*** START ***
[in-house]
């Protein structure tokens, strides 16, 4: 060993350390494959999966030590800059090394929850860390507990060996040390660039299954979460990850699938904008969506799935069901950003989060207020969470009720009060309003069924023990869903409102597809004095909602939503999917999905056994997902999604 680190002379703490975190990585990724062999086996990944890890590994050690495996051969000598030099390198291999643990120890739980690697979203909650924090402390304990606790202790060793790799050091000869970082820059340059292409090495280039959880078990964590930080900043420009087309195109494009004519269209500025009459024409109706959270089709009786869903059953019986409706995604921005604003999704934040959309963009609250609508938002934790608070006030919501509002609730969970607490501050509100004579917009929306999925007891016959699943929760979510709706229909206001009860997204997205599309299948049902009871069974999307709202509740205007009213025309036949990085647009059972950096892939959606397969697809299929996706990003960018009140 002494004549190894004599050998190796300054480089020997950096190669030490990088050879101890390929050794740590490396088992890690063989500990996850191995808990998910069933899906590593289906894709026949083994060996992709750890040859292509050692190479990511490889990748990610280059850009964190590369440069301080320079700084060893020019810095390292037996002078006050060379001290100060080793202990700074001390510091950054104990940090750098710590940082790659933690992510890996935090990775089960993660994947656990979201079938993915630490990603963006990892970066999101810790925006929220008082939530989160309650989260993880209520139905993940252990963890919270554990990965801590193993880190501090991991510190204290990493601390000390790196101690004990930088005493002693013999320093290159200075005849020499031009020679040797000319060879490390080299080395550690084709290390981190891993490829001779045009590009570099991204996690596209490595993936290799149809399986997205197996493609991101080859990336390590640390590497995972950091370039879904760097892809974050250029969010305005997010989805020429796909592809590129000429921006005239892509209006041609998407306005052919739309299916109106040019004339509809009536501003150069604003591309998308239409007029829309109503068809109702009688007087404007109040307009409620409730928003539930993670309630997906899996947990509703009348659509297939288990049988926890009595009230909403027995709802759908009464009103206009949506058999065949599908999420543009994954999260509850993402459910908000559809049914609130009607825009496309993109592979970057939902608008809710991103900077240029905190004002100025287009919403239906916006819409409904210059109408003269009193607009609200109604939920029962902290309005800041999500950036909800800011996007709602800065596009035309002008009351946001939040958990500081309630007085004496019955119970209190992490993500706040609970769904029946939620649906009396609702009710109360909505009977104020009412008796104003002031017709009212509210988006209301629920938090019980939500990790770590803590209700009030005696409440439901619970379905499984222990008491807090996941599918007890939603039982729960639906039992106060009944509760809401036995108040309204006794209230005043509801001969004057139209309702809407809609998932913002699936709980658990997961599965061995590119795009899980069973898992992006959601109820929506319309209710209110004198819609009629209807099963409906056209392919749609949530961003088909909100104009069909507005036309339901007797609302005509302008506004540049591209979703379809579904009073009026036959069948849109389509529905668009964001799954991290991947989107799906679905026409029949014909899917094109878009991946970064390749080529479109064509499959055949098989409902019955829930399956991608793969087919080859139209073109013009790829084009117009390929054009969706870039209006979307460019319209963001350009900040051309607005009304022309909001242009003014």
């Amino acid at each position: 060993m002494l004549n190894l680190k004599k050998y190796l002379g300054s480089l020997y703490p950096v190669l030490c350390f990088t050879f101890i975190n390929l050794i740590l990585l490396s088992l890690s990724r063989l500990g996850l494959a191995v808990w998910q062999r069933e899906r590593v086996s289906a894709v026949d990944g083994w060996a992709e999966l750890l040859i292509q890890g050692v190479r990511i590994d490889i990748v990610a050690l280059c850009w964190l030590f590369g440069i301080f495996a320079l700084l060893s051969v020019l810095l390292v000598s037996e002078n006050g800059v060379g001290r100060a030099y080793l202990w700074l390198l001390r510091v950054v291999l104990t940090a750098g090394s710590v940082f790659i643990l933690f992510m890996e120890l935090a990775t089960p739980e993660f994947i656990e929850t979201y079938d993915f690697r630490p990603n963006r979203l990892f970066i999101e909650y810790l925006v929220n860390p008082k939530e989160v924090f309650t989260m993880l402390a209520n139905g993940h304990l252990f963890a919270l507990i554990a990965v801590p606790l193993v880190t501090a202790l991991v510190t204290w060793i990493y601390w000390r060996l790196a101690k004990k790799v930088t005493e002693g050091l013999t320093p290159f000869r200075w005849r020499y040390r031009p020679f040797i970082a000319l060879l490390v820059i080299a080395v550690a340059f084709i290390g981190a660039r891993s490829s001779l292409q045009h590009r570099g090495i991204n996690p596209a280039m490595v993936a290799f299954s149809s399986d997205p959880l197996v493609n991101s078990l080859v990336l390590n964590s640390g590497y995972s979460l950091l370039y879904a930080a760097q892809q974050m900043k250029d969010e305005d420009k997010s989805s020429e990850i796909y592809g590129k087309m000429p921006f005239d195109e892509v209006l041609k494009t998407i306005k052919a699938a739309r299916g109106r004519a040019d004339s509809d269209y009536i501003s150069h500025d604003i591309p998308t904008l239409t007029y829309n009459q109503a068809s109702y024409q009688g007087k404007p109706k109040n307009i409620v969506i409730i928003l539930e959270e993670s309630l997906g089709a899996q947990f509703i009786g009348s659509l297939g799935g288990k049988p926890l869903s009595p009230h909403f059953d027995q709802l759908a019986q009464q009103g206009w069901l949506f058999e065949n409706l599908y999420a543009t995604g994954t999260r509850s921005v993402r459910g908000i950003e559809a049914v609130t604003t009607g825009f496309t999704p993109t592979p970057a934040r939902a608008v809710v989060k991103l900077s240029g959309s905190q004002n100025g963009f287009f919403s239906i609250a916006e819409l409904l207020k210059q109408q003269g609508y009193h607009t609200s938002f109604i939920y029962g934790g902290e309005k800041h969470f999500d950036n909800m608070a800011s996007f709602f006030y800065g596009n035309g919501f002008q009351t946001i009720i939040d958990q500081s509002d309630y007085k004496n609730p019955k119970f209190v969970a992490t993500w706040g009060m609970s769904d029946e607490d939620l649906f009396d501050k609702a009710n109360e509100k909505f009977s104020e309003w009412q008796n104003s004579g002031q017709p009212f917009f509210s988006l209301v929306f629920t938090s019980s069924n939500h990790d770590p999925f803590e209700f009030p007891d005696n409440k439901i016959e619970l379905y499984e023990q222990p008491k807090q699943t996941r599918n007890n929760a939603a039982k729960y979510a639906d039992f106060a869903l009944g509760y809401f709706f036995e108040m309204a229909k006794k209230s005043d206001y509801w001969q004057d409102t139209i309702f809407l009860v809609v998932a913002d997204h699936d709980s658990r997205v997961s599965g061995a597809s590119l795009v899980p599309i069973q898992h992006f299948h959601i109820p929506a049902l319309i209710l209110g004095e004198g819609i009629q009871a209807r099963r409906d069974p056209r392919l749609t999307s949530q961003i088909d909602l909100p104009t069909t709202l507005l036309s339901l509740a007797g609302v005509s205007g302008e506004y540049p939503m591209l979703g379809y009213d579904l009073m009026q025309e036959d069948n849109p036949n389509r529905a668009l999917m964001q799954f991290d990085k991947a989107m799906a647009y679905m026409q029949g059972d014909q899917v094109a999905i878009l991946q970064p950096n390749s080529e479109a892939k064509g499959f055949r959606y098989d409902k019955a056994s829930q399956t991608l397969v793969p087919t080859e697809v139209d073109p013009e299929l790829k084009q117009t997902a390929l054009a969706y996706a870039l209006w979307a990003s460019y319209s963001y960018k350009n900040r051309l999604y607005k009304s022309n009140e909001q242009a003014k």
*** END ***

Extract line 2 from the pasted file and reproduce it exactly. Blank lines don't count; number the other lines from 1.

């Protein structure tokens, strides 16, 4: 060993350390494959999966030590800059090394929850860390507990060996040390660039299954979460990850699938904008969506799935069901950003989060207020969470009720009060309003069924023990869903409102597809004095909602939503999917999905056994997902999604 680190002379703490975190990585990724062999086996990944890890590994050690495996051969000598030099390198291999643990120890739980690697979203909650924090402390304990606790202790060793790799050091000869970082820059340059292409090495280039959880078990964590930080900043420009087309195109494009004519269209500025009459024409109706959270089709009786869903059953019986409706995604921005604003999704934040959309963009609250609508938002934790608070006030919501509002609730969970607490501050509100004579917009929306999925007891016959699943929760979510709706229909206001009860997204997205599309299948049902009871069974999307709202509740205007009213025309036949990085647009059972950096892939959606397969697809299929996706990003960018009140 002494004549190894004599050998190796300054480089020997950096190669030490990088050879101890390929050794740590490396088992890690063989500990996850191995808990998910069933899906590593289906894709026949083994060996992709750890040859292509050692190479990511490889990748990610280059850009964190590369440069301080320079700084060893020019810095390292037996002078006050060379001290100060080793202990700074001390510091950054104990940090750098710590940082790659933690992510890996935090990775089960993660994947656990979201079938993915630490990603963006990892970066999101810790925006929220008082939530989160309650989260993880209520139905993940252990963890919270554990990965801590193993880190501090991991510190204290990493601390000390790196101690004990930088005493002693013999320093290159200075005849020499031009020679040797000319060879490390080299080395550690084709290390981190891993490829001779045009590009570099991204996690596209490595993936290799149809399986997205197996493609991101080859990336390590640390590497995972950091370039879904760097892809974050250029969010305005997010989805020429796909592809590129000429921006005239892509209006041609998407306005052919739309299916109106040019004339509809009536501003150069604003591309998308239409007029829309109503068809109702009688007087404007109040307009409620409730928003539930993670309630997906899996947990509703009348659509297939288990049988926890009595009230909403027995709802759908009464009103206009949506058999065949599908999420543009994954999260509850993402459910908000559809049914609130009607825009496309993109592979970057939902608008809710991103900077240029905190004002100025287009919403239906916006819409409904210059109408003269009193607009609200109604939920029962902290309005800041999500950036909800800011996007709602800065596009035309002008009351946001939040958990500081309630007085004496019955119970209190992490993500706040609970769904029946939620649906009396609702009710109360909505009977104020009412008796104003002031017709009212509210988006209301629920938090019980939500990790770590803590209700009030005696409440439901619970379905499984222990008491807090996941599918007890939603039982729960639906039992106060009944509760809401036995108040309204006794209230005043509801001969004057139209309702809407809609998932913002699936709980658990997961599965061995590119795009899980069973898992992006959601109820929506319309209710209110004198819609009629209807099963409906056209392919749609949530961003088909909100104009069909507005036309339901007797609302005509302008506004540049591209979703379809579904009073009026036959069948849109389509529905668009964001799954991290991947989107799906679905026409029949014909899917094109878009991946970064390749080529479109064509499959055949098989409902019955829930399956991608793969087919080859139209073109013009790829084009117009390929054009969706870039209006979307460019319209963001350009900040051309607005009304022309909001242009003014």